Setting the mood wherever you explore

As for the overall visuals and audio score of the game, I’m happy to report that BANDAI NAMCO gave us a spectacle from start to finish. However, I have to preface this by saying that you will truly appreciate it if you play this on a capable PC or on next-gen consoles. On my Xbox Series X with a 4K TV, it looks fantastic and well done.

They gave each location in the game its own design, color scheme, and apt background music to set the tone. To some degree, I felt immersed in the entire game while engaging in the insane combat in between.

You would assume that the world would have been in total chaos with all the Others around, but they went for something a little more realistic.


An example of the Brain Crush finisher

Also, I’d like to extend my praise with how they did all the cutscenes, character dialogues, the Brain Field segments, and the Brain Crush finishers. I got a kick out of just watching all of these unfold, and I’m at awe with how well the art style and animations were done.

The Other may be strong, but not as strong as…

I purposely saved this part last because this was the aspect of anime-style RPGs I did not particularly vibe with. To me, a good story trumps badass gameplay mechanics and visuals because it adds more investment into playing the game. I mentioned before that the demo didn’t really touch on this aspect, but it could be something worthwhile to dive into.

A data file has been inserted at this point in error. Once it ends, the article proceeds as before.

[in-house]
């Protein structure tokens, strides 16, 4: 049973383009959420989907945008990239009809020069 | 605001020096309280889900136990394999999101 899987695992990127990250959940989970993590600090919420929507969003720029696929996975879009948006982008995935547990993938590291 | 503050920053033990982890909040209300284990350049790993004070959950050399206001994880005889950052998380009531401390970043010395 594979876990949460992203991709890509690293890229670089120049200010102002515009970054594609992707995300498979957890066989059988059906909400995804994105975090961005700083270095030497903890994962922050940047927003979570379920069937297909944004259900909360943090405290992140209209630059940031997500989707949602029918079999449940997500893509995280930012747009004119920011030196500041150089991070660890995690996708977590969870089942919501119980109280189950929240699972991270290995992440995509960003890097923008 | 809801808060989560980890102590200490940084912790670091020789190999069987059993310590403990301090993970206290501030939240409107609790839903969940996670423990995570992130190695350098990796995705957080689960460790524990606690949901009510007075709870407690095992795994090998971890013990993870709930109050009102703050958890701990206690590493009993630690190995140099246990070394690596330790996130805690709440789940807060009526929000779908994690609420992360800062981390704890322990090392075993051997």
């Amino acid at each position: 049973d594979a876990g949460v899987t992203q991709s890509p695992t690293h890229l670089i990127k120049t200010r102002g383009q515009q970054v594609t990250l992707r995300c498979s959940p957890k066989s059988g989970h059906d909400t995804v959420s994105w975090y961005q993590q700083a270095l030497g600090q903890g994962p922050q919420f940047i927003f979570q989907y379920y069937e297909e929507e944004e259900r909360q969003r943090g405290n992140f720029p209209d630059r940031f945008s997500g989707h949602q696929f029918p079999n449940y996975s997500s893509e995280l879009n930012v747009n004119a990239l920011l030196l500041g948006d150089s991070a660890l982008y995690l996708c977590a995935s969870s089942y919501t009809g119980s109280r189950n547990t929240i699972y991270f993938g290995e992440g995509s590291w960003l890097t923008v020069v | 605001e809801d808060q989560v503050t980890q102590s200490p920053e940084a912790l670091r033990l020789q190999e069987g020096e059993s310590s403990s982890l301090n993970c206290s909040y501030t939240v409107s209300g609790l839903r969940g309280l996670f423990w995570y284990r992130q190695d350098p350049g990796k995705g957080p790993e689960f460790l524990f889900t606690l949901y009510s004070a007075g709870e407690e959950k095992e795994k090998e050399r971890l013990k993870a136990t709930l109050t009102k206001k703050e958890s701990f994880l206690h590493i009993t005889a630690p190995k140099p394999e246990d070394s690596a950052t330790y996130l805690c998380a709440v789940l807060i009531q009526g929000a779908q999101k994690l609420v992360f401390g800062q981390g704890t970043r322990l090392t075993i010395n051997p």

In the case of SCARLET NEXUS, it gave me a compelling and fulfilling, yet gut-wrenching storyline to work with. At the start of the game, your choice of either Yuito Sumeragi or Kasane Randall dictates which NPCs you’ll start with, and how you will see the main story unfold.

In my case, I played the game following Yuito’s story arc but I also managed to start a new game with Kasane’s.

Two dreams intertwined by one fate

In both storylines, you enter as a new recruit of the Other Suppression Force (OSF) with either your best friend (Yuito) or adopted sibling (Kasane).

As either member of the OSF, you will take on exploration missions to acquire more information on the biological anomalies known as the Other. As such, you will need to fight the Others as they threaten the citizenry of New Himuka.

The members of the National Defense Force, with Fubuki Spring and Karen Travers

Along the way, you will discover the origin of the Others and unravel more information on the people you work with and for. You will travel to different places within New Himuka teeming with more dangerous Others, and engage in battles with other OSF members and the government. Of course, you will do this while in search of the truth about stopping a world-ending event that shapes the future of the nation.